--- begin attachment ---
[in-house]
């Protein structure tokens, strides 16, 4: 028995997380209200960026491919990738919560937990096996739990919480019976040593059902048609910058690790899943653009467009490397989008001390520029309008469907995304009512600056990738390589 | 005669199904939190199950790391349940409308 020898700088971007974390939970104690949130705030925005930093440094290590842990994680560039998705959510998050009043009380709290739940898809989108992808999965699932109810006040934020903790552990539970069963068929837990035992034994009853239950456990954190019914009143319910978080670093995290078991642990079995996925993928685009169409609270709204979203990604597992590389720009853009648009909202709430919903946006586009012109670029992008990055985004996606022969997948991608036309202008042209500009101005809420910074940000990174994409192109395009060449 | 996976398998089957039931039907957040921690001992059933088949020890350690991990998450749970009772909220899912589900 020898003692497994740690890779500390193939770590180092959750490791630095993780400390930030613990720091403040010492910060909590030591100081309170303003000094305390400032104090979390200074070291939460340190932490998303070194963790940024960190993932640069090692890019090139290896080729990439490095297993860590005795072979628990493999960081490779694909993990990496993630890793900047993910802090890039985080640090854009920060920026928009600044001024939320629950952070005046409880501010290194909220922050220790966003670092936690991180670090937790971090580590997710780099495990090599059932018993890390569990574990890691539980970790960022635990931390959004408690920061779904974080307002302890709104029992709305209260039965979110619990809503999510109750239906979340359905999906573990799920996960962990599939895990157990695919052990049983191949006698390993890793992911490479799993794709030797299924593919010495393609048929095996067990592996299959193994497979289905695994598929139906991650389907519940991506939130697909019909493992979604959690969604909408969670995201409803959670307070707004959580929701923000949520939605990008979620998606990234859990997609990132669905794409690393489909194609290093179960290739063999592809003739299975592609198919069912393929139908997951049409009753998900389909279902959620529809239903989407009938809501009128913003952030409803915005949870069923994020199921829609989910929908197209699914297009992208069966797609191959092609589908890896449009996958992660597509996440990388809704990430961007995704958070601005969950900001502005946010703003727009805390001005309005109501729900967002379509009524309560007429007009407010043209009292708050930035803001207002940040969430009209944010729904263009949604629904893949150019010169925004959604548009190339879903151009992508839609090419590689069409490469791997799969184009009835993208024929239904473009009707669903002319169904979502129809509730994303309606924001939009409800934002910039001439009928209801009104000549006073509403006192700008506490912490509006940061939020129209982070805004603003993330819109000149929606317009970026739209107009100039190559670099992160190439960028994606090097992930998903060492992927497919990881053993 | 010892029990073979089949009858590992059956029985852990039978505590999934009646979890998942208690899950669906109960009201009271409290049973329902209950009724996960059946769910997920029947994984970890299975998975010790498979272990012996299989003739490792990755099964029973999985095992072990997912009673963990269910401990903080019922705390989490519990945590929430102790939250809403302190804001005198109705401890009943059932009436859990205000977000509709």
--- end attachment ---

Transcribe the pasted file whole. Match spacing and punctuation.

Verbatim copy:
[in-house]
């Protein structure tokens, strides 16, 4: 028995997380209200960026491919990738919560937990096996739990919480019976040593059902048609910058690790899943653009467009490397989008001390520029309008469907995304009512600056990738390589 | 005669199904939190199950790391349940409308 020898700088971007974390939970104690949130705030925005930093440094290590842990994680560039998705959510998050009043009380709290739940898809989108992808999965699932109810006040934020903790552990539970069963068929837990035992034994009853239950456990954190019914009143319910978080670093995290078991642990079995996925993928685009169409609270709204979203990604597992590389720009853009648009909202709430919903946006586009012109670029992008990055985004996606022969997948991608036309202008042209500009101005809420910074940000990174994409192109395009060449 | 996976398998089957039931039907957040921690001992059933088949020890350690991990998450749970009772909220899912589900 020898003692497994740690890779500390193939770590180092959750490791630095993780400390930030613990720091403040010492910060909590030591100081309170303003000094305390400032104090979390200074070291939460340190932490998303070194963790940024960190993932640069090692890019090139290896080729990439490095297993860590005795072979628990493999960081490779694909993990990496993630890793900047993910802090890039985080640090854009920060920026928009600044001024939320629950952070005046409880501010290194909220922050220790966003670092936690991180670090937790971090580590997710780099495990090599059932018993890390569990574990890691539980970790960022635990931390959004408690920061779904974080307002302890709104029992709305209260039965979110619990809503999510109750239906979340359905999906573990799920996960962990599939895990157990695919052990049983191949006698390993890793992911490479799993794709030797299924593919010495393609048929095996067990592996299959193994497979289905695994598929139906991650389907519940991506939130697909019909493992979604959690969604909408969670995201409803959670307070707004959580929701923000949520939605990008979620998606990234859990997609990132669905794409690393489909194609290093179960290739063999592809003739299975592609198919069912393929139908997951049409009753998900389909279902959620529809239903989407009938809501009128913003952030409803915005949870069923994020199921829609989910929908197209699914297009992208069966797609191959092609589908890896449009996958992660597509996440990388809704990430961007995704958070601005969950900001502005946010703003727009805390001005309005109501729900967002379509009524309560007429007009407010043209009292708050930035803001207002940040969430009209944010729904263009949604629904893949150019010169925004959604548009190339879903151009992508839609090419590689069409490469791997799969184009009835993208024929239904473009009707669903002319169904979502129809509730994303309606924001939009409800934002910039001439009928209801009104000549006073509403006192700008506490912490509006940061939020129209982070805004603003993330819109000149929606317009970026739209107009100039190559670099992160190439960028994606090097992930998903060492992927497919990881053993 | 010892029990073979089949009858590992059956029985852990039978505590999934009646979890998942208690899950669906109960009201009271409290049973329902209950009724996960059946769910997920029947994984970890299975998975010790498979272990012996299989003739490792990755099964029973999985095992072990997912009673963990269910401990903080019922705390989490519990945590929430102790939250809403302190804001005198109705401890009943059932009436859990205000977000509709």